- Software is king!
- There’s lots of great new ways to get your hands on something to write about it. Especially if the something is software.
- For example, VMware has the Hands on Labs.
- Free for EVERYONE.
- Vendors often have learning labs for their partners.
- Amazon Marketplace vendors will let you “rent” their software or solution for a relatively low price.
- Set a budgetary goal and make sure you stay within that range. Then have fun!
- Make sure to spin down or turn things off when you’re done with them. Or, make “burner” accounts that you disable when done – this is a nice catch-all to ensure that nothing is passively billing you.
- Paired learning
- If you’re digging into something new or interesting, take notes and screenshots.
- Or just record your monitor as you go through, then go through the footage for images.
- It’s often quite interesting to take a look at something through the lens of a new person, because they see all the quirks and oddities that other folks who are “in the trenches” will miss. But you only get to be new at something once, so notes are quintessential.
- Break down your process into logical parts to assist in writing (and learning)
- How did you find out about the technology or solution?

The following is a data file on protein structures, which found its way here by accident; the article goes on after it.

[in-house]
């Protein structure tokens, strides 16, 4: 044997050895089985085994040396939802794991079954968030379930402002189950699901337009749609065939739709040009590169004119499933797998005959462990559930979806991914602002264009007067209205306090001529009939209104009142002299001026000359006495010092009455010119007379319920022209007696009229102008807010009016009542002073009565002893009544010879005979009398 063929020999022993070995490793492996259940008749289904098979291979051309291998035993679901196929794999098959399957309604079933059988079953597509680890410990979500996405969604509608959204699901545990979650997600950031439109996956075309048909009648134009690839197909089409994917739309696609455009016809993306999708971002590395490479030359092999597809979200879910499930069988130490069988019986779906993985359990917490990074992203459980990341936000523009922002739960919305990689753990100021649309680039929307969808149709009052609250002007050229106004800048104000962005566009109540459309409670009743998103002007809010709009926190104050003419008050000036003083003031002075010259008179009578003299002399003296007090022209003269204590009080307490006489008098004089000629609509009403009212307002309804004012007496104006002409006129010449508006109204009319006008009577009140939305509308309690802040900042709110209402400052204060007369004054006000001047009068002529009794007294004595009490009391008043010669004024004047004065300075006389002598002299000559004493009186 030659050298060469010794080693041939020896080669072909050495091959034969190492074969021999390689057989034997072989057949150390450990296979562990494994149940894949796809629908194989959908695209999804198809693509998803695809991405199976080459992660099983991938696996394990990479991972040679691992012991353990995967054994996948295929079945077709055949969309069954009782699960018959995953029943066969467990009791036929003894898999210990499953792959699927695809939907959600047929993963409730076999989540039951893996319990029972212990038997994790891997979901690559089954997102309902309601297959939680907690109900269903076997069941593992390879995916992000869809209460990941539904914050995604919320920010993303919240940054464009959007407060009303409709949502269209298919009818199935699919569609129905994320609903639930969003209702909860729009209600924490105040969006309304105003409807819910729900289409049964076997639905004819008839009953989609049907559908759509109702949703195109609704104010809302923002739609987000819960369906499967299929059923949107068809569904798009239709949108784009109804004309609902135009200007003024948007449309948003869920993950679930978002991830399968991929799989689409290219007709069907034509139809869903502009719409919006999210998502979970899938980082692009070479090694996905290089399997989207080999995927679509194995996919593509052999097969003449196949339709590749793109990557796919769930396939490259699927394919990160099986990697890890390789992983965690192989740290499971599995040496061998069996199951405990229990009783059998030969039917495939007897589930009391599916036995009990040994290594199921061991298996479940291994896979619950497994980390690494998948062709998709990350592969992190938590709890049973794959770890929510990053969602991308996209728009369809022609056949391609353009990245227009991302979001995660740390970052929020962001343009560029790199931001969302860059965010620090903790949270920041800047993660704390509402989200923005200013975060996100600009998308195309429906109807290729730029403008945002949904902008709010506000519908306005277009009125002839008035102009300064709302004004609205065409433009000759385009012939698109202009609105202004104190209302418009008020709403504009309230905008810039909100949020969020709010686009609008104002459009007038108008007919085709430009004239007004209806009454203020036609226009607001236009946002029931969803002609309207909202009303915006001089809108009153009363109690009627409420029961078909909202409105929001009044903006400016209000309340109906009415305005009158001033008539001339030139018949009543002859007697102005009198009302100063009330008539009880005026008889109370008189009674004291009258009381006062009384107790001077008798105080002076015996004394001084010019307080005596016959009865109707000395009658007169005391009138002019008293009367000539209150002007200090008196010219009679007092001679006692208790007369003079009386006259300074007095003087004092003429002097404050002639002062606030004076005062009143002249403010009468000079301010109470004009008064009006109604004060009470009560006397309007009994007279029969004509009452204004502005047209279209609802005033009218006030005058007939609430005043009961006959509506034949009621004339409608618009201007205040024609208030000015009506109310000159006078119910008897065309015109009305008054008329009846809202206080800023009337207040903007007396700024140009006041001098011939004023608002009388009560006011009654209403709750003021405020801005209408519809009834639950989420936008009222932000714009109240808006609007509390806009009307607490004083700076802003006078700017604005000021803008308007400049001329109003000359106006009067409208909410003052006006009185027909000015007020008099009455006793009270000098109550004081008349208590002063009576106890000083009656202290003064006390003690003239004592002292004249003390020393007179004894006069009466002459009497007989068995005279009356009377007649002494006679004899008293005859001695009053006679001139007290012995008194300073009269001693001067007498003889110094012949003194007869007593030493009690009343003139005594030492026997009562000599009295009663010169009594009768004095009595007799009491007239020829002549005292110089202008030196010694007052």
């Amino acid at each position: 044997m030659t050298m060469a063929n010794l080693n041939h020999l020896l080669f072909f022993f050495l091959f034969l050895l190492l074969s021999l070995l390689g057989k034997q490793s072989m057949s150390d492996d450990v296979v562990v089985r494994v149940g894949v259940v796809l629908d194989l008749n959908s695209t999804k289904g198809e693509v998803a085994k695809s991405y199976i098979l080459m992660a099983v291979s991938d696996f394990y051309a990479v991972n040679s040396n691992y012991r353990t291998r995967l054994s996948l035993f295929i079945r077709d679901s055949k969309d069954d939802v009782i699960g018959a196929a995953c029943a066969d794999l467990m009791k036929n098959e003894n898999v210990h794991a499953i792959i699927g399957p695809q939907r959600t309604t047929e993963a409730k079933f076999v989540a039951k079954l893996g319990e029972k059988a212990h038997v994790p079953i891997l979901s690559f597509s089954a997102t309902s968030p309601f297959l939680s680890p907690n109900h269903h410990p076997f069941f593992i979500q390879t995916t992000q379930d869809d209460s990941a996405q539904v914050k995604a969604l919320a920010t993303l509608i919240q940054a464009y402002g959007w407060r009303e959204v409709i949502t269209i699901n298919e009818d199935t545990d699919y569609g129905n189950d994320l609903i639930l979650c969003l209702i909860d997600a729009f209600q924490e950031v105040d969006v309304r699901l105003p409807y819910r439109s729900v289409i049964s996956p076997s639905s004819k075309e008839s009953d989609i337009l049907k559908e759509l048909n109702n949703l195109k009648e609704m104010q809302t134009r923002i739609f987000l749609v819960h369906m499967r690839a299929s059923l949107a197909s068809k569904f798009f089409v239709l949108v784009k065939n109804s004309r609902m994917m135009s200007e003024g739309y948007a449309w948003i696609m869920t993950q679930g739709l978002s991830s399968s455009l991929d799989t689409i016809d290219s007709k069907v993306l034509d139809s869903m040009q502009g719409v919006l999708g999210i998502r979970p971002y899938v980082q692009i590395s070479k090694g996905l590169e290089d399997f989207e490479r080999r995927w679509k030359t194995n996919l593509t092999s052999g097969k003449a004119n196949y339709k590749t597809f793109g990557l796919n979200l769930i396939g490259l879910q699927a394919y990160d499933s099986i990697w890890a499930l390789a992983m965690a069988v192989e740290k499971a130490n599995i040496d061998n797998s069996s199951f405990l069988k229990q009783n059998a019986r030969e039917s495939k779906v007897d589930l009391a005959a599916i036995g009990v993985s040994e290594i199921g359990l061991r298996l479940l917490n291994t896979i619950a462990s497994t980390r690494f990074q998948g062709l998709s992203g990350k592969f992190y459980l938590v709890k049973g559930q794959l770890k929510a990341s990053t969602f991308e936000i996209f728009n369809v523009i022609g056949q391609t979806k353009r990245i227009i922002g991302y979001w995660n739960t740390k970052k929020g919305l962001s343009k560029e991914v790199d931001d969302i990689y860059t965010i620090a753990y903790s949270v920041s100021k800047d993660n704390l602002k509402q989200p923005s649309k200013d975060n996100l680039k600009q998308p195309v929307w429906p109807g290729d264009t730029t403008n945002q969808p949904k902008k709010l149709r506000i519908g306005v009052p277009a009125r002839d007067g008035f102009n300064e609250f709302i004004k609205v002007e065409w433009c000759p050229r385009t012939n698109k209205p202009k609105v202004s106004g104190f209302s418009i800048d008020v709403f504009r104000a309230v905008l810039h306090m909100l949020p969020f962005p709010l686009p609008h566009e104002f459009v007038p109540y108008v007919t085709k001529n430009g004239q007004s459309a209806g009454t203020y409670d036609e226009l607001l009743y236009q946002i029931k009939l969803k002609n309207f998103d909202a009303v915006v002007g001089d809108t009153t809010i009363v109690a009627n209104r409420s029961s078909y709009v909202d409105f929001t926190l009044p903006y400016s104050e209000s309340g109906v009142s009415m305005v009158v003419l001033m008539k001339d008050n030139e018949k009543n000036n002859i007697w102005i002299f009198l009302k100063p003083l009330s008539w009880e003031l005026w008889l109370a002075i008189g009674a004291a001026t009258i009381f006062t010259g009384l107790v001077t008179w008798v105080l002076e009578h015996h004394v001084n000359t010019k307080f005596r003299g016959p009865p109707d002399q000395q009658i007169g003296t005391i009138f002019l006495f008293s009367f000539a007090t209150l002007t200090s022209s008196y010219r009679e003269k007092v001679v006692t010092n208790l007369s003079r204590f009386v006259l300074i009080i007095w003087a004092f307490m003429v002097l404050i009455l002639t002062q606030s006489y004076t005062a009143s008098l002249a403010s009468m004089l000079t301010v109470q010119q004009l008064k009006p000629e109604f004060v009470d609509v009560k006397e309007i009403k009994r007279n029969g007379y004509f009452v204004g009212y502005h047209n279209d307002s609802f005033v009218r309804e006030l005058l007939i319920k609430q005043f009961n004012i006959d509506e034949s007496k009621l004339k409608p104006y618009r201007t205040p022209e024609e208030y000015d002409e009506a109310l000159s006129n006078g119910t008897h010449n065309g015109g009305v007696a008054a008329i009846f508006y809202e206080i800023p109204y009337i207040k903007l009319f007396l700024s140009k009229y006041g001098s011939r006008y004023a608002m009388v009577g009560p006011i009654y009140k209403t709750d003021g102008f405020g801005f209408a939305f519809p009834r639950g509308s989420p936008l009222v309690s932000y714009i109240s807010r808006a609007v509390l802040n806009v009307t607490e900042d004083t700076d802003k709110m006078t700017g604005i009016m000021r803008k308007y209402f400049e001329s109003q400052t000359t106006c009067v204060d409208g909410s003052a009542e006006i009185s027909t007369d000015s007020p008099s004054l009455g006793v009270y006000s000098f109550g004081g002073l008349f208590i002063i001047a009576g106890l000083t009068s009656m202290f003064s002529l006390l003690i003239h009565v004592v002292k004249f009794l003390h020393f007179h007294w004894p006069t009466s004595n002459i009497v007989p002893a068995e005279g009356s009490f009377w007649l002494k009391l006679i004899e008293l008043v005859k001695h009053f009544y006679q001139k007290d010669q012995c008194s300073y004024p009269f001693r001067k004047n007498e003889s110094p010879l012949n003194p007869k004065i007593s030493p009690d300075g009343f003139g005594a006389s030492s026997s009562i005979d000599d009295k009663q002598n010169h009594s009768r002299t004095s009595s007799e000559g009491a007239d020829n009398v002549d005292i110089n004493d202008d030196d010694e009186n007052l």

- How did you approach the information?
- How did you set up your environment?
- What were you missing that caused issues, if anything?
- How did you configure the stack / lab / solution / everything?
- Did it work? If not, why not – and how did you get it working?
- Describe your thoughts.
- It’s rather boring to just hear about the next, next, next process (although important if you’re trying to write a technical document). Usually, a user guide already exists.
- Instead, tell your audience what it is that you’re learning or find interesting / annoying.
- How do you plan on using the tech now, in the future, or for others?
- Do you find other tech complimentary, beyond, or behind this technology?
Part 3 – The Right Platform
- It’s important to remember that the goal is to generate content that can be shared and indexed by the major search engines
- Otherwise, no one can find your thoughts
- WordPress is a popular platform because it allows you to simply “get going” without a lot of messing around.
- There’s been a fair bit of interest in using GitHub pages because it also teaches about committing changes using a simple markup language called Markdown (MD files).
- Don’t let the platform get in the way. You’re in the blogging business, not the hosting business.
- Determine your place on the Internet and carve out a home.
- Go ahead and buy a domain name now via a registrar in which you are comfortable. It’s a $10-20 annual spend. It gives you enough “skin in the game” to feel like you need to stay committed in the short and medium terms.
- Chris has been using 1&1 for over 10 years. I don’t recommend having your registrar and your web host being the same person; too much power in one endpoint. Plus, it means you have to change two things if you decide to move your content, rather than just re-pointing to a new server or updating your DNS records.
- Try to aggregate your content across a number of social media platforms to help people find your ideas.
- Twitter, LinkedIn, and Facebook are popular.
- Use a consistent naming and brand model. Register accounts everywhere possible.